NightwingNightwing, Kyle Higgins, Eddy Barrow – I’ve never followed a Nightwing title before, and while I’ve always liked the character, there was never anything about his solo exploits that drew me in. But recently, I’ve been intrigued by the Dick Grayson character, and Eddy Barrow’s art and Nightwing’s new costume design (which reminds me of Batwoman) are gorgeous. I felt this relaunch was the perfect opportunity to give him a try, and so far, I’m very pleased with the result. Dick is a character that’s easy to relate to. He’s a kid sidekick who has managed to transition to an adult who can stand on his own. He’s basically optimistic and likeable, but works well in the dark underbelly of Gotham City. Not having a lot of experience with his solo back story, I appreciate the exploration of Dick’s past by having him pay a visit to the circus where he was raised. Some have criticized Dick’s lack of concern over the death’s of two policeman that he might have been able to prevent had he not take the time to change into costume, but I felt the narrative conveyed that he misjudged the situation and took responsibility for it. It will be interesting to see what kind of supporting cast writer Kyle Higgins builds for Dick, but I appreciated the attention on the main character for this debut issue. If the quality of the writing and art remain this high, I will continue to read Nightwing, which was only a ‘maybe’ on my initial list. 4 stars

Birds of PreyBirds of Prey, Duane Swierczynski, Jesus Saiz – While it was nice to have Black Canary have a brief interaction with Barbara Gordon to harken back to the glory days of Birds of Prey, I am looking at this version as a brand new thing with nothing in common other than the name of the book. Actually, I was positively surprised at how much I enjoyed Birds of Prey. My expectations were pretty low, as superficially, it seems like a random assortment of superheroines thrown together to mimic a concept. Still, Black Canary is a strong leader/focal point for the team. Starling is a new character, and it will be interesting to learn about her. I’m not thrilled with Katana’s redesign, but I’ve enjoyed the character during her early Batman and the Outsiders days, so I’m interested in seeing her interact here. Poison Ivy is the big question mark. While I like the character, she seems rather shoehorned into this title. Of course, post-relaunch, I have no idea what her motivations will be. The writing is good, opening strongly with a mystery, then slowly revealing tidbits in flashback. Jesus Saiz’ artwork is clean and dynamic. He manages to fill a book with attractive women without making it seem like a teen’s wet dream. I’ll stick around for this. 4 cats.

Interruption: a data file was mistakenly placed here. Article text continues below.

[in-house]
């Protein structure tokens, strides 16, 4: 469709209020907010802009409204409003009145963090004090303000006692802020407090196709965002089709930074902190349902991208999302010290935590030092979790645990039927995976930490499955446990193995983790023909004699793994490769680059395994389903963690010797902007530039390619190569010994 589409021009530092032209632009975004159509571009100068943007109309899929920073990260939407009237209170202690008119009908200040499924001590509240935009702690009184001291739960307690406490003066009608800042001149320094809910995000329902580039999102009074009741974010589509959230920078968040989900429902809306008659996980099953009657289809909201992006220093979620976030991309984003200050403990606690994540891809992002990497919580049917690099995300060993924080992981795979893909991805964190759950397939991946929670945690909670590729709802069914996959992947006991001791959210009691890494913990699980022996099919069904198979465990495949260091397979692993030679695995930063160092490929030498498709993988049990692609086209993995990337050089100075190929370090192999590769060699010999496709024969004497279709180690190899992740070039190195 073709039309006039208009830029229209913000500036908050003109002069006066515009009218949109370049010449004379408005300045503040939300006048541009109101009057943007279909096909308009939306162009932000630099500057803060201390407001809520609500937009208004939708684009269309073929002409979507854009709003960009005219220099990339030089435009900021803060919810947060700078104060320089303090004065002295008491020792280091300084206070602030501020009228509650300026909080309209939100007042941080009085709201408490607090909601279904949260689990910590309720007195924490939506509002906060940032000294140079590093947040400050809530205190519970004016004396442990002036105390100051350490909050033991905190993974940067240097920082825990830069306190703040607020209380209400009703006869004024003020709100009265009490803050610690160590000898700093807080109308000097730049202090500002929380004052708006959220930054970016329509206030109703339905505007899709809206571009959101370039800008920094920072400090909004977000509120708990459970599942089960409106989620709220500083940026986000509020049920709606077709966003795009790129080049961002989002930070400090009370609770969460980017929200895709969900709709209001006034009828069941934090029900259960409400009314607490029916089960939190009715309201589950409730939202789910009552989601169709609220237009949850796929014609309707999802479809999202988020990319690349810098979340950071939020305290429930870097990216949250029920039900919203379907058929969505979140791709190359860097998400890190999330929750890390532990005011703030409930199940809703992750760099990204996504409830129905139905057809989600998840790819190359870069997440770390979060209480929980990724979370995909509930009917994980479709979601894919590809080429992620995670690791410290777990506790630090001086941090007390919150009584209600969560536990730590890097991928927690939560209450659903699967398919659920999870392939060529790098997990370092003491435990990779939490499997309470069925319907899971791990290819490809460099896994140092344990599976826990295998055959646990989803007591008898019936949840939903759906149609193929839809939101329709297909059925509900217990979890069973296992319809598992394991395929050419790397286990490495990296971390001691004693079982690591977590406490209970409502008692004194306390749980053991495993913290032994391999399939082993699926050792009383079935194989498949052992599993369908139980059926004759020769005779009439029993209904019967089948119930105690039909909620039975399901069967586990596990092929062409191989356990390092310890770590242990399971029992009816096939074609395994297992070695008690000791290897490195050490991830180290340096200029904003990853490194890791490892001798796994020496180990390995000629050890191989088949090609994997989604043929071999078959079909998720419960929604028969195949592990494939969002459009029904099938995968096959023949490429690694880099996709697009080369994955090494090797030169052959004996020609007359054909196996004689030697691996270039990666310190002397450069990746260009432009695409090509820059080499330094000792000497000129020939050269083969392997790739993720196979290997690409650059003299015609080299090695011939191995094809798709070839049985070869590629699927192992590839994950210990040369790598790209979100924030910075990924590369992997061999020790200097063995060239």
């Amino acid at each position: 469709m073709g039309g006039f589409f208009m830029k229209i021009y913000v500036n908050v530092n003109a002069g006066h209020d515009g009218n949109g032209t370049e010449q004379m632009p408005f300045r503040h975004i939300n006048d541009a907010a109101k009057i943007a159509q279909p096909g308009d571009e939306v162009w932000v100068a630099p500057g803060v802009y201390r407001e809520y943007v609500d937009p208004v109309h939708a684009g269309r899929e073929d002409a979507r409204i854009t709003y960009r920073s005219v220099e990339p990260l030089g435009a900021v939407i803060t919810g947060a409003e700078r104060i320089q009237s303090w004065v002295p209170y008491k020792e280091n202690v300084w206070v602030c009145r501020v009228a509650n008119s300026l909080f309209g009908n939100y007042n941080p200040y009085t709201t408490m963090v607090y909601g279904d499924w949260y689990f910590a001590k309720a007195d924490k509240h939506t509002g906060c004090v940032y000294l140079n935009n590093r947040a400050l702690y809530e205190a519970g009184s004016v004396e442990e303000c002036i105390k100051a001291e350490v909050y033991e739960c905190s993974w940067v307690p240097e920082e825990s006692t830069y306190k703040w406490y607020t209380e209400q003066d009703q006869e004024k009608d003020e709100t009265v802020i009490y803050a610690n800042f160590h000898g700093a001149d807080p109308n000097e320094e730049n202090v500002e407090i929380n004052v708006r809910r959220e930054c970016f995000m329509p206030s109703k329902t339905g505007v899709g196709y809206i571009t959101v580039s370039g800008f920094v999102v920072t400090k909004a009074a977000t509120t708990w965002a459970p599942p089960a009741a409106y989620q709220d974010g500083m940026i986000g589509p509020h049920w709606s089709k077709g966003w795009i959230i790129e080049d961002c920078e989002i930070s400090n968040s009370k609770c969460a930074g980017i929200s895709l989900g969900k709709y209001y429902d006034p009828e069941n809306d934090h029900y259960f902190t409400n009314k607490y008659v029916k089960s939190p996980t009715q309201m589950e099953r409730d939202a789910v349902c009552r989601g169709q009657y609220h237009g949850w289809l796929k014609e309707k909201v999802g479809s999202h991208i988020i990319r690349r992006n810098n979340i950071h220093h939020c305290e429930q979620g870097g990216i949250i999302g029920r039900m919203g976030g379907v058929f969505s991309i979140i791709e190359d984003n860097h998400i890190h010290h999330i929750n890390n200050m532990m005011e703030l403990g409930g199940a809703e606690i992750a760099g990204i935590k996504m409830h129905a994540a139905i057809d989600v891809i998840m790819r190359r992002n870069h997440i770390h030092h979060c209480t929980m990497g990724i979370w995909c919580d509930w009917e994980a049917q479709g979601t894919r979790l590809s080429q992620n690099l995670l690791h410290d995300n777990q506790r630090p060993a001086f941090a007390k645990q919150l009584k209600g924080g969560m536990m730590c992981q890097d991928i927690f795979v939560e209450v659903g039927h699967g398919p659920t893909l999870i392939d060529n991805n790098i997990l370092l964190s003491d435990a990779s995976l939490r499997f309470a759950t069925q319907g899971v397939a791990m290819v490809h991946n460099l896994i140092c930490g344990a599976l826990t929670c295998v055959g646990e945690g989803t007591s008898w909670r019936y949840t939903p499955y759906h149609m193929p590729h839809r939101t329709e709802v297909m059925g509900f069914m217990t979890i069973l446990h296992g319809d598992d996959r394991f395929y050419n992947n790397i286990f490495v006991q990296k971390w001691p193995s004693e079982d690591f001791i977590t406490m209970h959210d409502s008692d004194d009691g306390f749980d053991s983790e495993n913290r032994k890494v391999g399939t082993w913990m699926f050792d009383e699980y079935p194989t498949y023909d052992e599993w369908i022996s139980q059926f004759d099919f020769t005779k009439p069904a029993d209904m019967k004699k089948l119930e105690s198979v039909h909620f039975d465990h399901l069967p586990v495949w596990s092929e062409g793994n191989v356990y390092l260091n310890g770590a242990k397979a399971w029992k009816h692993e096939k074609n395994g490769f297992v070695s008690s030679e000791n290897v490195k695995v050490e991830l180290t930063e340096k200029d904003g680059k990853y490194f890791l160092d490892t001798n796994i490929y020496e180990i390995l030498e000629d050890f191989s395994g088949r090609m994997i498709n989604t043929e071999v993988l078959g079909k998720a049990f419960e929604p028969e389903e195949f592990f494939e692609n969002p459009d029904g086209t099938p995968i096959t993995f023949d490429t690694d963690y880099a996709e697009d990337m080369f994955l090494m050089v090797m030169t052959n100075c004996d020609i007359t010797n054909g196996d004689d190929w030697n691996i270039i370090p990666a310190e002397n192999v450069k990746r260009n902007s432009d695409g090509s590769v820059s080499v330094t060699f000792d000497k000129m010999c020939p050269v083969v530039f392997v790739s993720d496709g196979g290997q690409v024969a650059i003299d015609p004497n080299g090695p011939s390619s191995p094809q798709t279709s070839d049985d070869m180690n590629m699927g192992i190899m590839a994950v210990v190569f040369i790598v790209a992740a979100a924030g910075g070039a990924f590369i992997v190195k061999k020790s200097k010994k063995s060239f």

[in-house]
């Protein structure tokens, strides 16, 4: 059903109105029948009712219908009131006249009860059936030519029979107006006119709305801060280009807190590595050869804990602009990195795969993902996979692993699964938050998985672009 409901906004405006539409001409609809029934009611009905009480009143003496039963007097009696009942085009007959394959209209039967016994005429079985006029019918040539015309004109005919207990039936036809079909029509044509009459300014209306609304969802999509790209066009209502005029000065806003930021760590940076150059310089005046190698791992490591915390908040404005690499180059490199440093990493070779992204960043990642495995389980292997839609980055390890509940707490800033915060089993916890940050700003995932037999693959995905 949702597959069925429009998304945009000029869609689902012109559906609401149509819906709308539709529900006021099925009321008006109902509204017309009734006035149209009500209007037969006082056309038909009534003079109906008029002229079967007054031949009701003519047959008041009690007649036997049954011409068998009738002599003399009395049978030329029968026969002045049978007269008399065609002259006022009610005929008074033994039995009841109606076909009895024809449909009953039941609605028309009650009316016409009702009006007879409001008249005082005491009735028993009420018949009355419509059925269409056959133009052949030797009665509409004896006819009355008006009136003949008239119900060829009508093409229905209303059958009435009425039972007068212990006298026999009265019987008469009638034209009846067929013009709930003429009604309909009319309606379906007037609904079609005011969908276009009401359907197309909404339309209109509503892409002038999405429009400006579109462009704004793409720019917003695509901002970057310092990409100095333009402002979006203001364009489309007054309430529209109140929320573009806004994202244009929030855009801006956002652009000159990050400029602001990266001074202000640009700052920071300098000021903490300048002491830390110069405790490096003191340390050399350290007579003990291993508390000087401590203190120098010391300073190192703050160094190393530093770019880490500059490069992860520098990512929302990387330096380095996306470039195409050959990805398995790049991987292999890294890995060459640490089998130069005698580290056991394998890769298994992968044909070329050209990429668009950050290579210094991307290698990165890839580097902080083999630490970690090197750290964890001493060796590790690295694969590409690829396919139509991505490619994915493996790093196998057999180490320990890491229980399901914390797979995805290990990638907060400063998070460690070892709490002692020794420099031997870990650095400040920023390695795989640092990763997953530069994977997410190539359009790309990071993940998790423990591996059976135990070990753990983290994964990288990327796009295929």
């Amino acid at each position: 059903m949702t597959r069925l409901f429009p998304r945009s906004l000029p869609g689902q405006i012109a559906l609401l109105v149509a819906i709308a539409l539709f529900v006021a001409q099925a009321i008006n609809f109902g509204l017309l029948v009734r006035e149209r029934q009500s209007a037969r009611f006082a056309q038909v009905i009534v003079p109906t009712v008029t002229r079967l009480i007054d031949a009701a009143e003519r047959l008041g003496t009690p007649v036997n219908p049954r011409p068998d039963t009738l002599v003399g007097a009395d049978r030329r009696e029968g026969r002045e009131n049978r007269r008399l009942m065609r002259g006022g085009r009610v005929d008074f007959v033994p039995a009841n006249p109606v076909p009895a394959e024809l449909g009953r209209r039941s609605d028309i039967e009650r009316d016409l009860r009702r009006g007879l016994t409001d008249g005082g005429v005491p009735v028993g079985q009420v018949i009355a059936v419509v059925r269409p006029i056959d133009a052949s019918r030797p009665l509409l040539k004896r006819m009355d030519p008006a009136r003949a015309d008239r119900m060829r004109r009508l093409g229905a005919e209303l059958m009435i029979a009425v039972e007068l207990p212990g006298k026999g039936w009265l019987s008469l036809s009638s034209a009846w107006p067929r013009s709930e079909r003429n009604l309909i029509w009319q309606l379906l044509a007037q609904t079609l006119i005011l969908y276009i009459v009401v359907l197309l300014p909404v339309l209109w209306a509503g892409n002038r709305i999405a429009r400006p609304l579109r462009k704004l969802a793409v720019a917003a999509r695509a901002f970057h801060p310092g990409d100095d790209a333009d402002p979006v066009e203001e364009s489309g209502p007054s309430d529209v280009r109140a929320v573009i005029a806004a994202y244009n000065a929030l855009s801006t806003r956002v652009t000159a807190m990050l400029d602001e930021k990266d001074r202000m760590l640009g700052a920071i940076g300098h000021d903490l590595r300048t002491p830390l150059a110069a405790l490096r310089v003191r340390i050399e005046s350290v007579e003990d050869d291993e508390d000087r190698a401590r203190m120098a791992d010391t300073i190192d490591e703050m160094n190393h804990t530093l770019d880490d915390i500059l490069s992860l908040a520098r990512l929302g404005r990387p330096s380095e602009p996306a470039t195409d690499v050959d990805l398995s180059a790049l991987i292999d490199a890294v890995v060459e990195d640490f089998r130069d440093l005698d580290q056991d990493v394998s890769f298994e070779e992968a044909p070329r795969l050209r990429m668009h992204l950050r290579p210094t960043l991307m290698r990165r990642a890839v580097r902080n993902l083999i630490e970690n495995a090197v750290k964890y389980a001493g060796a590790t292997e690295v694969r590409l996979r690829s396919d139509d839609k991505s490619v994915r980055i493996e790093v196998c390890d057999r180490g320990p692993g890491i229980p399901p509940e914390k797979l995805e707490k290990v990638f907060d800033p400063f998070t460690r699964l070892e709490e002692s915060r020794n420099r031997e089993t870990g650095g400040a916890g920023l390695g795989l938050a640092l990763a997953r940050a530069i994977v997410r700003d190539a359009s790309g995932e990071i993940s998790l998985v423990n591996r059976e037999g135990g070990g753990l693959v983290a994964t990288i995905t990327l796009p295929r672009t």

AquamanAquaman, Geoff Johns, Ivan Reis – I’ve always kind of liked Aquaman, and I always give his books a try. They often start off strong, but then lose of shift focus after a time and I lose interest. Then there’s Geoff Johns DC’s superstar lead writer. Not part of the Green Lantern bandwagon, and not a fan of excessive violence in comics, I’m very hit-or-miss with Johns. His writing does come off like fanfic, but that’s no always a bad thing. It works pretty well here in Aquaman. Aquaman stops some crooks, then stops for a bite at a seafood restaurant while all around him bystanders belittle him: “Does he need a glass of water?” “How can he eat fish ‘n chips? He talks to fish! They’re his friends!” Okay, it goes on a little too long, and is a little bit like being hit in the head by a sledgehammer, but he does show Aquamqn as a powerful hero, sets up a dangerous (and sure to be very bloody, with lots of dismemberment) threat approaching. Most important, Johns is a fan of Mera, and she will be an important element of this comic. That, in and of itself locks me in as a reader. Oh, and thanks Ivan, it’s really purty to look at too. 4 stars